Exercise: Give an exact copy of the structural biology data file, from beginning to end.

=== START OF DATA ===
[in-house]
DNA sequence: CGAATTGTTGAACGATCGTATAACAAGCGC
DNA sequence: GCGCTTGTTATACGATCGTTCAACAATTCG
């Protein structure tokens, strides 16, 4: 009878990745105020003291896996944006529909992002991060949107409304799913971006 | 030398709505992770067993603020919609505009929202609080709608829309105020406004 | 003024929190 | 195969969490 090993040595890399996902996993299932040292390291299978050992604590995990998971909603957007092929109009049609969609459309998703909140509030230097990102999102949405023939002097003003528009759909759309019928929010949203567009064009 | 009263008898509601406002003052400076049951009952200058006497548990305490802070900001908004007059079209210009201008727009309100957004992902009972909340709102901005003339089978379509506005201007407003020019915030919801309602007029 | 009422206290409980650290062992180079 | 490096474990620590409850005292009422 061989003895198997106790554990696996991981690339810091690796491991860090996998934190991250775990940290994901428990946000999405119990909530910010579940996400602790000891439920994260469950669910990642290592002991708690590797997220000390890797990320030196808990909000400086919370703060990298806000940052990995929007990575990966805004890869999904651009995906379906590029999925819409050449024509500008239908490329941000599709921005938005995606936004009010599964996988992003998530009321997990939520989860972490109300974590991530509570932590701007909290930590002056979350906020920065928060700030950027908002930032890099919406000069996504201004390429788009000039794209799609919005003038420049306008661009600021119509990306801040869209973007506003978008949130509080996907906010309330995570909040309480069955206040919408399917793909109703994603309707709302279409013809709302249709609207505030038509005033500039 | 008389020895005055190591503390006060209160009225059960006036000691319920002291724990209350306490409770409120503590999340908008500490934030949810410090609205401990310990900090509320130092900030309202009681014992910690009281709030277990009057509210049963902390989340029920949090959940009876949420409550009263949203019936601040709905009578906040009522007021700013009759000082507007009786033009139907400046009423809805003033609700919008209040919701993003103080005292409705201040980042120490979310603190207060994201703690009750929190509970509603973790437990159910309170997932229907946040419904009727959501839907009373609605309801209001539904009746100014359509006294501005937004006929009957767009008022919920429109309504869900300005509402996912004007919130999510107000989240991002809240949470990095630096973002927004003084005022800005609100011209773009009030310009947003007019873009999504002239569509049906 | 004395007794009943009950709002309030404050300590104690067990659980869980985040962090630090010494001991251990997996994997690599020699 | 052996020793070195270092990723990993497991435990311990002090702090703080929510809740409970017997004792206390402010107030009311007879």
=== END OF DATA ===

[in-house]
DNA sequence: CGAATTGTTGAACGATCGTATAACAAGCGC
DNA sequence: GCGCTTGTTATACGATCGTTCAACAATTCG
């Protein structure tokens, strides 16, 4: 009878990745105020003291896996944006529909992002991060949107409304799913971006 | 030398709505992770067993603020919609505009929202609080709608829309105020406004 | 003024929190 | 195969969490 090993040595890399996902996993299932040292390291299978050992604590995990998971909603957007092929109009049609969609459309998703909140509030230097990102999102949405023939002097003003528009759909759309019928929010949203567009064009 | 009263008898509601406002003052400076049951009952200058006497548990305490802070900001908004007059079209210009201008727009309100957004992902009972909340709102901005003339089978379509506005201007407003020019915030919801309602007029 | 009422206290409980650290062992180079 | 490096474990620590409850005292009422 061989003895198997106790554990696996991981690339810091690796491991860090996998934190991250775990940290994901428990946000999405119990909530910010579940996400602790000891439920994260469950669910990642290592002991708690590797997220000390890797990320030196808990909000400086919370703060990298806000940052990995929007990575990966805004890869999904651009995906379906590029999925819409050449024509500008239908490329941000599709921005938005995606936004009010599964996988992003998530009321997990939520989860972490109300974590991530509570932590701007909290930590002056979350906020920065928060700030950027908002930032890099919406000069996504201004390429788009000039794209799609919005003038420049306008661009600021119509990306801040869209973007506003978008949130509080996907906010309330995570909040309480069955206040919408399917793909109703994603309707709302279409013809709302249709609207505030038509005033500039 | 008389020895005055190591503390006060209160009225059960006036000691319920002291724990209350306490409770409120503590999340908008500490934030949810410090609205401990310990900090509320130092900030309202009681014992910690009281709030277990009057509210049963902390989340029920949090959940009876949420409550009263949203019936601040709905009578906040009522007021700013009759000082507007009786033009139907400046009423809805003033609700919008209040919701993003103080005292409705201040980042120490979310603190207060994201703690009750929190509970509603973790437990159910309170997932229907946040419904009727959501839907009373609605309801209001539904009746100014359509006294501005937004006929009957767009008022919920429109309504869900300005509402996912004007919130999510107000989240991002809240949470990095630096973002927004003084005022800005609100011209773009009030310009947003007019873009999504002239569509049906 | 004395007794009943009950709002309030404050300590104690067990659980869980985040962090630090010494001991251990997996994997690599020699 | 052996020793070195270092990723990993497991435990311990002090702090703080929510809740409970017997004792206390402010107030009311007879």